Kenya accuses Somalis of letting al-Shabab terrorists infiltrate and recruit suicide bombers from refugee camps for Somalis fleeing war. The terrorists have carried out dozens of attacks in Kenya in a bid to force Nairobi to withdraw its troops from Somalia. According to Kenya, deploying deploying troops to Somalia's Gedo region could stop al-Shabab fighters from entering Kenya.
"I don't think in today's world that an actual annexation of territory is very easy thing or politically feasible thing to do. But I think it indicates how serious the tensions between the two countries have become," Bahadur said.
Kenya contributes about 4,000 troops to the Africa Union's peacekeeping mission in Somalia, AMISOM. But Kenya has more than double that amount of non-AMISOM forces deployed in Somalia, according to Bahadur.
Kenya's buffer zone against al-Shabab in Somalia is located in Gedo region, extending to the disputed maritime location. Mogadishu believes Nairobi's actual intention of supporting Jubbaland's Ahmed Madobe is "to continue their presence in that area where there is the disputed maritime space," Bahadur said.
According to Bahadur, Kenya's interest in Somalia goes beyond stopping al-Shabab and the oil-rich maritime area. Kenya needs "access to Kismayo port, some level of control of Kismayo port, access to charcoal export from Somalia, that KDF (Kenya Defense Forces) have profited from."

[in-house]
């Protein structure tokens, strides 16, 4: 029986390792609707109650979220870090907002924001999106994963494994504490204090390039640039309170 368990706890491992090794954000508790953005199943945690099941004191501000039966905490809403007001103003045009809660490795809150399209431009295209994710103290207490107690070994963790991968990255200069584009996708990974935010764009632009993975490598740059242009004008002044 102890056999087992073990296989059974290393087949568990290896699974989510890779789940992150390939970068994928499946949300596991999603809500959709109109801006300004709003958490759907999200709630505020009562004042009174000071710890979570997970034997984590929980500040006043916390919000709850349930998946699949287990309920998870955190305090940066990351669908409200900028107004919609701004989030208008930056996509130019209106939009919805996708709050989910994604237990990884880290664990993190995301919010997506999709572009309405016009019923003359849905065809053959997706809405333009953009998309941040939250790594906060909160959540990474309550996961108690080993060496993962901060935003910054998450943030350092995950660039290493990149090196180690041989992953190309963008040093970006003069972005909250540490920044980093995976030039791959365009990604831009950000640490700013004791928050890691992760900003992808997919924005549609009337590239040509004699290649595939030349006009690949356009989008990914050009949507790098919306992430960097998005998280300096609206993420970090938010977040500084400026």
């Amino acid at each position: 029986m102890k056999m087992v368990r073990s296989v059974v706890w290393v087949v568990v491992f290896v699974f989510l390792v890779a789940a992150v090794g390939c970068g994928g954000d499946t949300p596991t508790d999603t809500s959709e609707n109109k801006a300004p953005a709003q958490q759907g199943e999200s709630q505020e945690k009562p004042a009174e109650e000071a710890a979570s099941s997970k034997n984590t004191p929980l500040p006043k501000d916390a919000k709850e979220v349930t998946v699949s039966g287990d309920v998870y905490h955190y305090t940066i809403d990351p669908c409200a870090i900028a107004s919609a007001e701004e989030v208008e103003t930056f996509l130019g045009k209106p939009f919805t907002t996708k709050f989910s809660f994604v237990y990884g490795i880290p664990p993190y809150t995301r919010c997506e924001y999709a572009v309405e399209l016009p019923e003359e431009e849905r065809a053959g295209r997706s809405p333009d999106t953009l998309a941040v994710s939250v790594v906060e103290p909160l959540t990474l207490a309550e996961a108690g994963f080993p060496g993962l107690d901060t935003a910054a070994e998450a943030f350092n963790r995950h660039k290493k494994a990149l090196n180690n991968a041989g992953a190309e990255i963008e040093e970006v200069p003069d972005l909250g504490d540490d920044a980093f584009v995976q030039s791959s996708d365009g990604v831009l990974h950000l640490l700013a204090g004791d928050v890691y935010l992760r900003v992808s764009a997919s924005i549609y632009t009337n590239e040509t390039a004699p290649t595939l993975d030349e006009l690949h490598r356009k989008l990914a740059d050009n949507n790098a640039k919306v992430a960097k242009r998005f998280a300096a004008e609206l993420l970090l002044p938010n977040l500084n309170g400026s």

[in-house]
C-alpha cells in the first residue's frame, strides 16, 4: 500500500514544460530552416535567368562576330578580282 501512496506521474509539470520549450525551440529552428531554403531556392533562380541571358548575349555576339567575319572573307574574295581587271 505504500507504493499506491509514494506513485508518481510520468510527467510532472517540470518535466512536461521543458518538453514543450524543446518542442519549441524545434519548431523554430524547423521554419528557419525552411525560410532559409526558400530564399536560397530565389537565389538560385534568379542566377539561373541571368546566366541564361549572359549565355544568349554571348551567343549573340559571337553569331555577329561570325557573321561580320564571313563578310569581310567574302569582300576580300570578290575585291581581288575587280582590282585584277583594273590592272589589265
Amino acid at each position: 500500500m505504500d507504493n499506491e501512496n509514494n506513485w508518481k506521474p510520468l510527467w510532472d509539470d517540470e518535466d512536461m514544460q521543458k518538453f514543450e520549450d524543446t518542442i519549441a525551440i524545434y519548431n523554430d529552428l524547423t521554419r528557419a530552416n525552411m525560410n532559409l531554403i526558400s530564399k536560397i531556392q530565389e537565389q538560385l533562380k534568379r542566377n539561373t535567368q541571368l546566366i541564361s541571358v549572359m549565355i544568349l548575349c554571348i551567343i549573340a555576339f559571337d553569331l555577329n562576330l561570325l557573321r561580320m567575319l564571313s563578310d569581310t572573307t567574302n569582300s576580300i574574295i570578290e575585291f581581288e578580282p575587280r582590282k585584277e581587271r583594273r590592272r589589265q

To sort out the maritime row, Kenya sought help from Ethiopia's Prime Minister Abiy Ahmed, who was instrumental in bringing Kenya's President Uhuru Kenyatta and Somalia's President Farmajo to talk last year.
Over the weekend, Kenyatta dispatched interior minister Fred Matiang'i to Addis Ababa to seek support from Abiy. "Kenyatta believes that Abiy can help in brokering an out of court settlement over the maritime boundary dispute," Kenyan news website, The Star, reported.
Matiang'i had led a high level Kenyan delegation to Mogadishu last week and extended an invitation from President Uhuru Kenyatta to Farmajo to visit Kenya. Farmajo accepted Kenyatta's request, local media reported.
However, the fighting has a regional dimension in East Africa, too. Kenya backs Jubbaland's President Ahmed Madobe.
Nairobi built and trained Jubbaland's army and Kenyatta sees Jubbaland as a buffer against Al-Shabaab militants who have staged several bloody attacks across the border.
Ethiopia, which backs Somalia's central government, detests Madobe.
Jubaland authorities in August accused Mogadishu of interfering in its election and seeking to oust incumbent President Madobe and get a loyalist in power to increase its control.
Both Kenya and Ethiopia have troops in Somalia as part of an African Union-led peacekeeping force, which, along with the Somali federal government and local states, are fighting al-Shabab's insurgency.
The United States warns that the tensions could give room to the al-Qaida linked al-Shabab group, which is now a potent threat to both countries.